After two previous attempts at soliciting bids for a new well, the Village of Dering Harbor trustees awarded the contract to Gregor Well Drilling at their meeting on Saturday, March 15. The new well will replace village well #2 and has been the subject of discussion with the Suffolk County Department of Health for the past several months.
Not installing a second well “is not an option,” Mayor Tim Hogue said on Saturday, referring to the county’s negative assessment of the existing well.
The bid, $68,695, was the only one received. In response to a question from Rob Ferris in the audience, Mr. Hogue said that Village Water Commissioner Hap Bowditch had been involved in the process from the beginning, and a detailed engineering study commissioned by the village had been included as part of the specs for the bid.
Mr. Hogue noted that the village had a current debt of $45,000, which he recommended refinancing by rolling it over into a new short-term bond that would include the well drilling, for an amount not to exceed $115,000. He hoped to negotiate an interest rate of one to two percent for a short-term bond, although Karen Kelsey suggested from the audience that a longer term bond, while more costly — three to four percent — might look very good in the future if interest rates go up. “A very good idea,” the mayor said. The trustees approved a resolution to float a new bond in the above amount to cover the drilling cost of the new well.
The county is also requiring that the village purchase a generator to back up the village water system, Mr. Hogue said, in spite of the fact that the village has a 100,000-gallon water tank and has never run out of water. Although the village has an agreement with the Shelter Island Fire Department to borrow its generator as backup, the county health department is apparently not satisfied with this alternative. The mayor said that the cost of a new generator may qualify for federal assistance as part of overall mitigation efforts.
Hurricane sandy aftermath
Mr. Hogue said he had met with FEMA representatives since the February meeting and identified three areas related to damage from Hurricane Sandy — the cost of debris removal, damage to the bulkhead between the Julia Dodd culvert and the Hunt property, and flooding, particularly on Yoko Road. A dry well installed at the top of Yoko Road may alleviate the problem of flooding. If FEMA money is not available, CHIPS money may be available to help defray the cost.
Resident Kirk Ressler commented that the flooding is caused by water coming in from three directions — not just the top of the road but also from the sides. Mr. Hogue said that the water table was very high at that location and a French drain system, which had been installed earlier, was not deep enough to solve the problem. It is possible that digging a deeper drain, filled with recycled glass, might be effective in the affected areas, the mayor said, but a DEC permit would be required.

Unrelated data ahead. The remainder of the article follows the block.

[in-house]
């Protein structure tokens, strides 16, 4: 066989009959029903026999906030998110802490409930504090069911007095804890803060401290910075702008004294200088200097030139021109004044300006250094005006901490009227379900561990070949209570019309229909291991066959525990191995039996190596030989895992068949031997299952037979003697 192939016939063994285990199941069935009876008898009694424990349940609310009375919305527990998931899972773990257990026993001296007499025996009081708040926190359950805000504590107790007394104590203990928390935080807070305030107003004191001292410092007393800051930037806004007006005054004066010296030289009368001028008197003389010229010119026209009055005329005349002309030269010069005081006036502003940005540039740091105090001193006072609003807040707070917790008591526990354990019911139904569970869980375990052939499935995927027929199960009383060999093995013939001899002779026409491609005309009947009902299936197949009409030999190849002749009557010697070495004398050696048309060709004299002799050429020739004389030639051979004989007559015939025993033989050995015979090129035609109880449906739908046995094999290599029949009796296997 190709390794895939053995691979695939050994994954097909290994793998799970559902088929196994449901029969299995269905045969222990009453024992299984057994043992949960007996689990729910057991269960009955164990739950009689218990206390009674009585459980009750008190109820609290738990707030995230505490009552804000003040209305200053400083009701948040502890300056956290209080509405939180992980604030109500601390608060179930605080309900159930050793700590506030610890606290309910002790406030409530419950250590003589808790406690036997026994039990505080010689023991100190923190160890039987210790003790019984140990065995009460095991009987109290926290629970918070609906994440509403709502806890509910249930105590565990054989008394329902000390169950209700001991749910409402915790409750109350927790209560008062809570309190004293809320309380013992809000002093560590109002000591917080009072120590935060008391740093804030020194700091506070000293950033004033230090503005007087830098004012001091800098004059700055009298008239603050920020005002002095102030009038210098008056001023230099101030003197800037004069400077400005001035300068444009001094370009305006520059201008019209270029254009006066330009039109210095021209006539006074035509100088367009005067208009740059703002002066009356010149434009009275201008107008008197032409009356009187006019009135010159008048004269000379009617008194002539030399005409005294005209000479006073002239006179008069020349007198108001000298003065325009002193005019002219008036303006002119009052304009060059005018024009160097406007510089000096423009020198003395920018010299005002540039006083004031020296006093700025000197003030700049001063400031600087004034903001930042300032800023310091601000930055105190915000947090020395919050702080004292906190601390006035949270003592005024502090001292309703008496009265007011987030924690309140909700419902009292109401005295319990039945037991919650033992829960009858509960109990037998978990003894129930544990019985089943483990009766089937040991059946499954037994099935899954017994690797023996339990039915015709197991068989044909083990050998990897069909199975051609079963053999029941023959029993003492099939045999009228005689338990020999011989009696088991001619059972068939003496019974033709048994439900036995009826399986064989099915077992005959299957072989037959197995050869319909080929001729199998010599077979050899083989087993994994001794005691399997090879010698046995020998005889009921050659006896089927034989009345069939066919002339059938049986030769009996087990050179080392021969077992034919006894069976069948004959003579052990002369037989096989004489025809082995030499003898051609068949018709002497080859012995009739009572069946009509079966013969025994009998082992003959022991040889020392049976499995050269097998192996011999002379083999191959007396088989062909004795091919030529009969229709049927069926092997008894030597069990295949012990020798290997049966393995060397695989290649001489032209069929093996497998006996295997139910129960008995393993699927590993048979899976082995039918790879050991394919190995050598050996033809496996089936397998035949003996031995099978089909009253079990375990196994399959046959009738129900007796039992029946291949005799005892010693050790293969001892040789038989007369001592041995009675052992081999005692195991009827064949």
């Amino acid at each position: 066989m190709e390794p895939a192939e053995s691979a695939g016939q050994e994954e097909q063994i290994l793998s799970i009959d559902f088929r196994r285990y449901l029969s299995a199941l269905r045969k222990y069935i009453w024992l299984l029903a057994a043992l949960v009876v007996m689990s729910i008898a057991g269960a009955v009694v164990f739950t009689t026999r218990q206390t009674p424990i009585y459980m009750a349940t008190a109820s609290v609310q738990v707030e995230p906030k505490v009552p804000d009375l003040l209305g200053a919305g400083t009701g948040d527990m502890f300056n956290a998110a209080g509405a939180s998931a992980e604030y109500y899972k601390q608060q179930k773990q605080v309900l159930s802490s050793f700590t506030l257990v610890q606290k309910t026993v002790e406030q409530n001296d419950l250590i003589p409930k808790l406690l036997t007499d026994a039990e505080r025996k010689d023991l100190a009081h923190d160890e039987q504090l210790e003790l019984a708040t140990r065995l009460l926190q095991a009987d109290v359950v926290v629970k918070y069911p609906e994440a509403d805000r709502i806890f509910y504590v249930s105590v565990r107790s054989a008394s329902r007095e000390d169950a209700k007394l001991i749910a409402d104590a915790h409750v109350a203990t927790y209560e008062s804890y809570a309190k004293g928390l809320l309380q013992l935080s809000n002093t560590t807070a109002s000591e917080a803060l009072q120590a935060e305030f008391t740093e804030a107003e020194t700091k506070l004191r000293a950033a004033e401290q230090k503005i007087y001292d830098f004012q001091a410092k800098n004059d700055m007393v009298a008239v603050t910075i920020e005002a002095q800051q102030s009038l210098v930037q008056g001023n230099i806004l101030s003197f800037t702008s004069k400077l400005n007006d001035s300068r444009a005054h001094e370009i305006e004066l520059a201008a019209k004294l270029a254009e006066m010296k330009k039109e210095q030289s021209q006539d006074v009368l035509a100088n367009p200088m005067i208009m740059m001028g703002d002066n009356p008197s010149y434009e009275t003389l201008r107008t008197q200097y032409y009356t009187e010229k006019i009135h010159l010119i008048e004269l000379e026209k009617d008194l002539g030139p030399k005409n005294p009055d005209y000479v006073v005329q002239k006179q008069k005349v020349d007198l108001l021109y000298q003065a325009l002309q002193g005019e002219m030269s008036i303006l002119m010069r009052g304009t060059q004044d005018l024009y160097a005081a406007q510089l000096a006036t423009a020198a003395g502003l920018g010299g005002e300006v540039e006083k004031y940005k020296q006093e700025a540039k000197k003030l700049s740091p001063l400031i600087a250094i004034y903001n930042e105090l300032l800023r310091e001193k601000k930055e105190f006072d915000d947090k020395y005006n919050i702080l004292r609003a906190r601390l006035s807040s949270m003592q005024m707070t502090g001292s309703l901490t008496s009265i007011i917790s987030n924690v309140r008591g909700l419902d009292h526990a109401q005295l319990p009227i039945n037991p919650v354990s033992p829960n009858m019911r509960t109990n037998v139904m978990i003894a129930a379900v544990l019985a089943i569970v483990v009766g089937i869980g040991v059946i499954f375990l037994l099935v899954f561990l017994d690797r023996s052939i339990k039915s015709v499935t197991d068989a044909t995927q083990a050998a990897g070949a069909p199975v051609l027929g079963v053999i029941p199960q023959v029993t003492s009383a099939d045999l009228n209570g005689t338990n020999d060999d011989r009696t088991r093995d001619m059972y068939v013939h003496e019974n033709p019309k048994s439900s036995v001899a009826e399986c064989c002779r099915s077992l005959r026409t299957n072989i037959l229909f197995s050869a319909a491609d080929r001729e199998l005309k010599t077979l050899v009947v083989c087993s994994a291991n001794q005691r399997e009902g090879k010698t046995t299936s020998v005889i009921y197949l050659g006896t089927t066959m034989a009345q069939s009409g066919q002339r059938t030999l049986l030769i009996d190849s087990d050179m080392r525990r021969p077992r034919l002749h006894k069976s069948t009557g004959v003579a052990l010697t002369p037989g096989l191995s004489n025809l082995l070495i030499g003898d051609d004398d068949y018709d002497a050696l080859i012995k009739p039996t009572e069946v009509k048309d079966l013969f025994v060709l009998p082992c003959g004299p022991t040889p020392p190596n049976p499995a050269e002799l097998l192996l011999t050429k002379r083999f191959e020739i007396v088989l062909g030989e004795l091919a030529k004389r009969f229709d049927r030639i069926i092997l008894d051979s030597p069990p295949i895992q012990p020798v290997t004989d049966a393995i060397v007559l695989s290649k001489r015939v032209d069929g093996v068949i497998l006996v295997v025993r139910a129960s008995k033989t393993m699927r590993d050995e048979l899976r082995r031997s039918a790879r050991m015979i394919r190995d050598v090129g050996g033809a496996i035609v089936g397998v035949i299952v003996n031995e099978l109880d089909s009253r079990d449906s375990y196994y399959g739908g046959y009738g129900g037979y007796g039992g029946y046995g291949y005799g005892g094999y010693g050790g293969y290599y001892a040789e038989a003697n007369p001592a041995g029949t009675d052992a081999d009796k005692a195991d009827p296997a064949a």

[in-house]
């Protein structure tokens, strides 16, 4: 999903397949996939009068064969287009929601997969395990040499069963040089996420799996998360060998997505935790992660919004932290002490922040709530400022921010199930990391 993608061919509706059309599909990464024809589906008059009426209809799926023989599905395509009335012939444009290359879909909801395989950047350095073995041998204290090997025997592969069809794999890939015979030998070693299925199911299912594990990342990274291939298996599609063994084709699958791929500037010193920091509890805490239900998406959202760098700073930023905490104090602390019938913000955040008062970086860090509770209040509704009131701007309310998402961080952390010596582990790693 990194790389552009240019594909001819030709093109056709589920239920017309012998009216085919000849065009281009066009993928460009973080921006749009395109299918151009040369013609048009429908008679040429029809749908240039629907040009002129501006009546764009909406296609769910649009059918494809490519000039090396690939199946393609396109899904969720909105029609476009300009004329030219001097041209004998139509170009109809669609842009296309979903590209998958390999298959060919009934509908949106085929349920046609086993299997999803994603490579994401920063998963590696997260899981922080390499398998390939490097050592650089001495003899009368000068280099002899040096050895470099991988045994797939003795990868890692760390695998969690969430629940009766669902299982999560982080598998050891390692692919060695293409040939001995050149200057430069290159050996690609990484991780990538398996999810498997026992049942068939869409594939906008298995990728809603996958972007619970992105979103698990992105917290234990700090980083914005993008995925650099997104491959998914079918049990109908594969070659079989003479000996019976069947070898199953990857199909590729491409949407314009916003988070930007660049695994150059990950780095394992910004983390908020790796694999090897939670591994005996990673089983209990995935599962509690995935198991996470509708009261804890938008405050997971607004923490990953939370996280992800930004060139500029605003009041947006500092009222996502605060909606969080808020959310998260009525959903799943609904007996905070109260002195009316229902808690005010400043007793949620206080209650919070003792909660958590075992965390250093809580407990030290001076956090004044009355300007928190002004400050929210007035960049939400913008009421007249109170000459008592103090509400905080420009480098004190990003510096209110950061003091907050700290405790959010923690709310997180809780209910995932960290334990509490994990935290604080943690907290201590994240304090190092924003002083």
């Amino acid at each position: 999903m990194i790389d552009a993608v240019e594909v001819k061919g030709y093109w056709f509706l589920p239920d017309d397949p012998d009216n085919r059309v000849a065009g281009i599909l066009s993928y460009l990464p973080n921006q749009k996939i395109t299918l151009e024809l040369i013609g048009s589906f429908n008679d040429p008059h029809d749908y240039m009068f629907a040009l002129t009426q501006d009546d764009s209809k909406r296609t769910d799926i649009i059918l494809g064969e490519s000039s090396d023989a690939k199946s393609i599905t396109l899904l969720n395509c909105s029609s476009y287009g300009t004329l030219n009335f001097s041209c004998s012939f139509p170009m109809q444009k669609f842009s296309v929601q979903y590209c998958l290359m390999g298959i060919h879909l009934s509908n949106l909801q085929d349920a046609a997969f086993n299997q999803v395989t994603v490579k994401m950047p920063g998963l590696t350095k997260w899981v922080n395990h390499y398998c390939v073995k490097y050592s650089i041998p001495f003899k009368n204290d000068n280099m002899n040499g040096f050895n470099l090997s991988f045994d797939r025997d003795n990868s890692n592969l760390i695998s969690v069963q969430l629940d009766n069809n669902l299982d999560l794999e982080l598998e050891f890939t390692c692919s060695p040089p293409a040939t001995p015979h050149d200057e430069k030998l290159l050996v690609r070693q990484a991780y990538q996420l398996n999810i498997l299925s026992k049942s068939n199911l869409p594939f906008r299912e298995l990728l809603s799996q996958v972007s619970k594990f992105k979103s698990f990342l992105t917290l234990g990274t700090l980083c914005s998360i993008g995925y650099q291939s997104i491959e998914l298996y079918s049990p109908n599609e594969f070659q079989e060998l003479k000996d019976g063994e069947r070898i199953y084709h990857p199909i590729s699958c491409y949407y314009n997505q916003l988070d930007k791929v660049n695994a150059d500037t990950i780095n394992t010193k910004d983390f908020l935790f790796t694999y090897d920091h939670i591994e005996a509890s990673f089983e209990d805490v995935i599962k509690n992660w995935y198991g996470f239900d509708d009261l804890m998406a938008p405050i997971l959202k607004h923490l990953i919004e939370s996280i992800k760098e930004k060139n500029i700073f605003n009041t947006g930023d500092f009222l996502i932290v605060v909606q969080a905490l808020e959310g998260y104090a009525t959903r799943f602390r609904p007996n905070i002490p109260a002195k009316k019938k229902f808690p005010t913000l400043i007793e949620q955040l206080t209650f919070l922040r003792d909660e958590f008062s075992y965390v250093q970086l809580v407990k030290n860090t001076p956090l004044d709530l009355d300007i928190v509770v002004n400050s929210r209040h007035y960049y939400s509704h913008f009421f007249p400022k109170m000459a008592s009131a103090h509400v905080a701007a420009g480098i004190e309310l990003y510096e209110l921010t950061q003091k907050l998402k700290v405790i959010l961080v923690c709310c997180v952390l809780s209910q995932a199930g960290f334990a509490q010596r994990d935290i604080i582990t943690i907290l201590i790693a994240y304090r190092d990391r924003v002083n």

• Budget preparation: Mr. Hogue said the budget for 2013-4 was in progress and would be ready for a public hearing in April. Regardless of whether or not the budget meets the federally mandated two percent tax cap, Mr. Hogue said that the village, along with other municipalities, had been advised, by the New York Conference of Mayors among other groups, to pass an annual law that would permit the board to exceed the two percent cap if necessary. The board did this last year just to be on the safe side, and Mr. Hogue was recommending the same action be taken at the April meeting.
• Parking complaint: Mr. Ressler raised again the issue of the Bakers parking on Dering Lane and also on the driveway in front of the Baker garage that the survey maps show as village property. Parking on village property is prohibited, he said, and in this case it is constant, not just on special occasions. “I have asked the village numerous times to do something about it,” he said, in fact, since 2001.
Trustee Linda Adams commented that the checkerboard layout of several properties in the village created the same problem as the Bakers’ driveway and it would be important to know how many other residents would be affected by enforcement in this one particular case.
Mr. Hogue said that the Bakers had agreed to keep cars off the roadway and to consider creating a parking space on their property, parallel to the driveway. He said he would see where they were on their plans and if a new parking space wouldn’t work, to look at the enforcement issue and its implications for other village residents.
• The next meeting of the board will be held on April 20 at 10 a.m. in Village Hall.